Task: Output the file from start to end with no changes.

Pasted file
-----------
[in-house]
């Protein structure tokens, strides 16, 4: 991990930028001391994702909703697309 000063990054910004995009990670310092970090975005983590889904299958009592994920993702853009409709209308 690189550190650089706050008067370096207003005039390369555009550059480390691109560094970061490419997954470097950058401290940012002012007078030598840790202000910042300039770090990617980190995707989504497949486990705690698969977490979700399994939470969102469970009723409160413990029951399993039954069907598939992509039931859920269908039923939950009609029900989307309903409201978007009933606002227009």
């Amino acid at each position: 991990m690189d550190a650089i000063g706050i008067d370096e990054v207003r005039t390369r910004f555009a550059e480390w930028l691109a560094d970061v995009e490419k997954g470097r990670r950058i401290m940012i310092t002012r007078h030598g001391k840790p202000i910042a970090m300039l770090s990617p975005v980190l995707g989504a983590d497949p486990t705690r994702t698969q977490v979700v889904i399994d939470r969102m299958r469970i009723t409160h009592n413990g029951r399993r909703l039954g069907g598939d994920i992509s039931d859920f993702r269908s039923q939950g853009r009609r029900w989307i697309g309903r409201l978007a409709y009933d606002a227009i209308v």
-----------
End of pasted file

[in-house]
């Protein structure tokens, strides 16, 4: 991990930028001391994702909703697309 000063990054910004995009990670310092970090975005983590889904299958009592994920993702853009409709209308 690189550190650089706050008067370096207003005039390369555009550059480390691109560094970061490419997954470097950058401290940012002012007078030598840790202000910042300039770090990617980190995707989504497949486990705690698969977490979700399994939470969102469970009723409160413990029951399993039954069907598939992509039931859920269908039923939950009609029900989307309903409201978007009933606002227009």
């Amino acid at each position: 991990m690189d550190a650089i000063g706050i008067d370096e990054v207003r005039t390369r910004f555009a550059e480390w930028l691109a560094d970061v995009e490419k997954g470097r990670r950058i401290m940012i310092t002012r007078h030598g001391k840790p202000i910042a970090m300039l770090s990617p975005v980190l995707g989504a983590d497949p486990t705690r994702t698969q977490v979700v889904i399994d939470r969102m299958r469970i009723t409160h009592n413990g029951r399993r909703l039954g069907g598939d994920i992509s039931d859920f993702r269908s039923q939950g853009r009609r029900w989307i697309g309903r409201l978007a409709y009933d606002a227009i209308v």